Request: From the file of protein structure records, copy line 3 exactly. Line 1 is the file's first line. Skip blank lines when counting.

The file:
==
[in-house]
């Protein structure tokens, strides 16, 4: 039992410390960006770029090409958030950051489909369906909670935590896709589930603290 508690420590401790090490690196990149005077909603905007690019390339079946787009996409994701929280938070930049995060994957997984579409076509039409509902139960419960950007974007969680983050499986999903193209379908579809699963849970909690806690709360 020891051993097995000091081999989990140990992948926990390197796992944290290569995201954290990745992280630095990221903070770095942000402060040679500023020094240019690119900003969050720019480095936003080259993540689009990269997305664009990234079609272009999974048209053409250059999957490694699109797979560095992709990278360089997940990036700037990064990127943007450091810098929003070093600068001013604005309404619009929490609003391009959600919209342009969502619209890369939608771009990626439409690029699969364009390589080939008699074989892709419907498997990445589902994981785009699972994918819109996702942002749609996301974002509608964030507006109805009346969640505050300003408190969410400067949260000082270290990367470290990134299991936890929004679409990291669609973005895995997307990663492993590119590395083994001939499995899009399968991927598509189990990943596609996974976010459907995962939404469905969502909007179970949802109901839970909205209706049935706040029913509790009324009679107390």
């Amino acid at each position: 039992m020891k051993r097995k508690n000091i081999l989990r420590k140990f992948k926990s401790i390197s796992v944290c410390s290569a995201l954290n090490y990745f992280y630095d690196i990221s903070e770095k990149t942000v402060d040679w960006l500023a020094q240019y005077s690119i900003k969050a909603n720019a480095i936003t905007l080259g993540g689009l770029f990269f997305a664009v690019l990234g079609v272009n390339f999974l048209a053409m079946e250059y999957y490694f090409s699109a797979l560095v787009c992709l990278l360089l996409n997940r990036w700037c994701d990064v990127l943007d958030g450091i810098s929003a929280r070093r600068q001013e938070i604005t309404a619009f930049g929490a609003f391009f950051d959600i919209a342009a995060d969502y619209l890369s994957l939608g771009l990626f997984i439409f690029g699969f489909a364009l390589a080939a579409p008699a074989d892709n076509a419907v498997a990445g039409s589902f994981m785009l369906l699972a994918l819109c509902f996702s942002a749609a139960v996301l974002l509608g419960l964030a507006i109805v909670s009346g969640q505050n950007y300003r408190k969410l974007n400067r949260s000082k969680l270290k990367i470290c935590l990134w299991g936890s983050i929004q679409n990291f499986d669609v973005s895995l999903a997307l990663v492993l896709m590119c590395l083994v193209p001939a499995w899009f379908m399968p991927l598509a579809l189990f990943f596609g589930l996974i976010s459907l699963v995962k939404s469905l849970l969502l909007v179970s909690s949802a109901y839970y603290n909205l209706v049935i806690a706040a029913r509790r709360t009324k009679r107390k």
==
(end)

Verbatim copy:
């Amino acid at each position: 039992m020891k051993r097995k508690n000091i081999l989990r420590k140990f992948k926990s401790i390197s796992v944290c410390s290569a995201l954290n090490y990745f992280y630095d690196i990221s903070e770095k990149t942000v402060d040679w960006l500023a020094q240019y005077s690119i900003k969050a909603n720019a480095i936003t905007l080259g993540g689009l770029f990269f997305a664009v690019l990234g079609v272009n390339f999974l048209a053409m079946e250059y999957y490694f090409s699109a797979l560095v787009c992709l990278l360089l996409n997940r990036w700037c994701d990064v990127l943007d958030g450091i810098s929003a929280r070093r600068q001013e938070i604005t309404a619009f930049g929490a609003f391009f950051d959600i919209a342009a995060d969502y619209l890369s994957l939608g771009l990626f997984i439409f690029g699969f489909a364009l390589a080939a579409p008699a074989d892709n076509a419907v498997a990445g039409s589902f994981m785009l369906l699972a994918l819109c509902f996702s942002a749609a139960v996301l974002l509608g419960l964030a507006i109805v909670s009346g969640q505050n950007y300003r408190k969410l974007n400067r949260s000082k969680l270290k990367i470290c935590l990134w299991g936890s983050i929004q679409n990291f499986d669609v973005s895995l999903a997307l990663v492993l896709m590119c590395l083994v193209p001939a499995w899009f379908m399968p991927l598509a579809l189990f990943f596609g589930l996974i976010s459907l699963v995962k939404s469905l849970l969502l909007v179970s909690s949802a109901y839970y603290n909205l209706v049935i806690a706040a029913r509790r709360t009324k009679r107390k």